OCdts. On Parade


Who am I? – I was born in Oct 14 1862 in Adolphustown, Canada West [Ontario].

  • In my early youth, my father earned his living sailing on Lake Ontario.
  • By 1871 my father had become a fulltime farmer.
  • After completing high school, I entered the Royal Military College (RMC) in Kingston.
  • My nickname was “Scissors’ due to my long, thin legs.
  • When I graduated, I had a 1st class certificate, as well as both military and civil engineering credentials.
  • Following my military training, I became a lieutenant in a voluntary militia group – No 4 Battery, Montreal Garrison Artillery.
  • My full time employment was as a surveyor for the Dominion Lands Survey in the North-West Territories.
  • I surveyed one of the most controversial sections of the Klondike Trail north of Edmonton.
  • I became a cowboy for retired Major-General Thomas Bland Strange on his 70,000 acre Military Colonization Ranch east of Calgary.
  • When the North-West Rebellion broke out in 1885, I left the Strange ranch and headed east to join my militia unit and use my military training.
  • I might have seen more action by remaining with Strange, who organized forces in Alberta that engaged the Cree at Frenchman’s Butte.
  • As it was, I didn’t see any action because the Montreal Garrison Artillery didn’t receive orders to proceed to the North-West until after Louis Riel had already surrendered by the time we arrived in the West on May 20.
  • There we were faced with the tedious task of garrisoning Regina, where our leader Col. W.R. Oswald wrote that “.. a number of us feel that this loafing is not what we came for. We are all ready and anxious to fight for our country …” Within a month, most of the troops were on their way back east.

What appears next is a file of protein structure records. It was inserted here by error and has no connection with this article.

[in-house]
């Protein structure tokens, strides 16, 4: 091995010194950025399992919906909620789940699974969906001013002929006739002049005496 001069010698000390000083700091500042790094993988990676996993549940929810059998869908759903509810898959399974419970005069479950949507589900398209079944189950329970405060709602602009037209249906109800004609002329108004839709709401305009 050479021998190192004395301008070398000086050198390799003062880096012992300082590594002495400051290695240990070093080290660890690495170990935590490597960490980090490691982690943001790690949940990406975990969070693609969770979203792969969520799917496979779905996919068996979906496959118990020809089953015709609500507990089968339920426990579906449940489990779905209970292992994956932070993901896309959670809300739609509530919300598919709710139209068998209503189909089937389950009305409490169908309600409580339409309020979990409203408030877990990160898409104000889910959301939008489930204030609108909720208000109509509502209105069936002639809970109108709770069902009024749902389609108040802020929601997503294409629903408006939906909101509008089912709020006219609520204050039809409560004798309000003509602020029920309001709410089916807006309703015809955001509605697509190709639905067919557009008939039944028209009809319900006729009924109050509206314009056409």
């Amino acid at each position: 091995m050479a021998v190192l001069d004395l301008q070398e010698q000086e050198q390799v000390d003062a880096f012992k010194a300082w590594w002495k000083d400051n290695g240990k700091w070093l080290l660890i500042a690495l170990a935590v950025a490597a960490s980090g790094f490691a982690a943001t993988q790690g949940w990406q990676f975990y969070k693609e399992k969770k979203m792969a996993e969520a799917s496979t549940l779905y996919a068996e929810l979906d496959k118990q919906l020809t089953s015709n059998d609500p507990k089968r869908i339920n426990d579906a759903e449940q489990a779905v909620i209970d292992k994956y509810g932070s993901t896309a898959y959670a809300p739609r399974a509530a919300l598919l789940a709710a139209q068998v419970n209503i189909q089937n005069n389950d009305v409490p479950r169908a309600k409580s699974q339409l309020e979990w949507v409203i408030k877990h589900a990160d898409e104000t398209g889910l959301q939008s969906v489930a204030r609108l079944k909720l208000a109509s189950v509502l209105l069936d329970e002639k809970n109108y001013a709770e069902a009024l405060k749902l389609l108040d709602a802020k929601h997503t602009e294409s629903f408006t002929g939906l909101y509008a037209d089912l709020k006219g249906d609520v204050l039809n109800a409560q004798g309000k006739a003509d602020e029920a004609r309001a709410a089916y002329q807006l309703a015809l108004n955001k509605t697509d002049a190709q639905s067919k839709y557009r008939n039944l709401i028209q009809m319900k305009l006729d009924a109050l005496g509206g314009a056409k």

• I sought a commission in the North-West Mounted Police, which already had many graduates of RMC. The size of the Force doubled from 500 to 1,000 members in response to North-West Rebellion and pressure for settling the prairies. The officers were “selected through the usual government mixture of political patronage and geographical representation.”
  • I wrote to Sir John A. Macdonald on July 27, 1885, supported by a letter of reference from Col. Oswald who wrote that “I can recommend him as a most excellent painstaking officer, well up in his work and thoroughly reliable in every respect.” Major-General Thomas Strange wrote Sir John A. Macdonald a letter of recommendation on February 12, 1886. He explained that I had been a very good cowboy with a good head on my shoulders, a good physique, was steady, hardworking, and gentlemanly. In conclusion, Strange warned that if a commission was not forthcoming, that I was thinking of going to the United States and “it is a pity to educate these fine young Canadians for a foreign country.”
  • I served as an officer in the Royal Canadian Mounted Police.
  • I was later described as “the most efficient officer of them all” as a Captain with the Canadian Mounted Rifles in South Africa.
  • I was killed in action near Belfast South Africa on on Nov 2, 1900 during the South Africa/Boer war.
  • I was commemorated on the RMC Memorial Arch and on the family memorial at St. Alban’s Anglican Cemetery in Adophstown.
  • Librarian and historian Barb Brydges used historical and genealogical resources to publish an article on me in 2008.

a) 52 Captain W.G. Stairs
b) 62 Captain W.H. Robinson
c) 99 Captain T.W. Chalmers
d) 134 Captain J.H. Laurie


c) 99 Captain Thomas Wellington Chalmers (RMC 1883)

Ref: Barbara Brydges – Thomas Wellington Chalmers: mountie,
surveyor, soldier. –  Historical Society of Alberta March 22, 2008

Source 1 Source 2 Source 3

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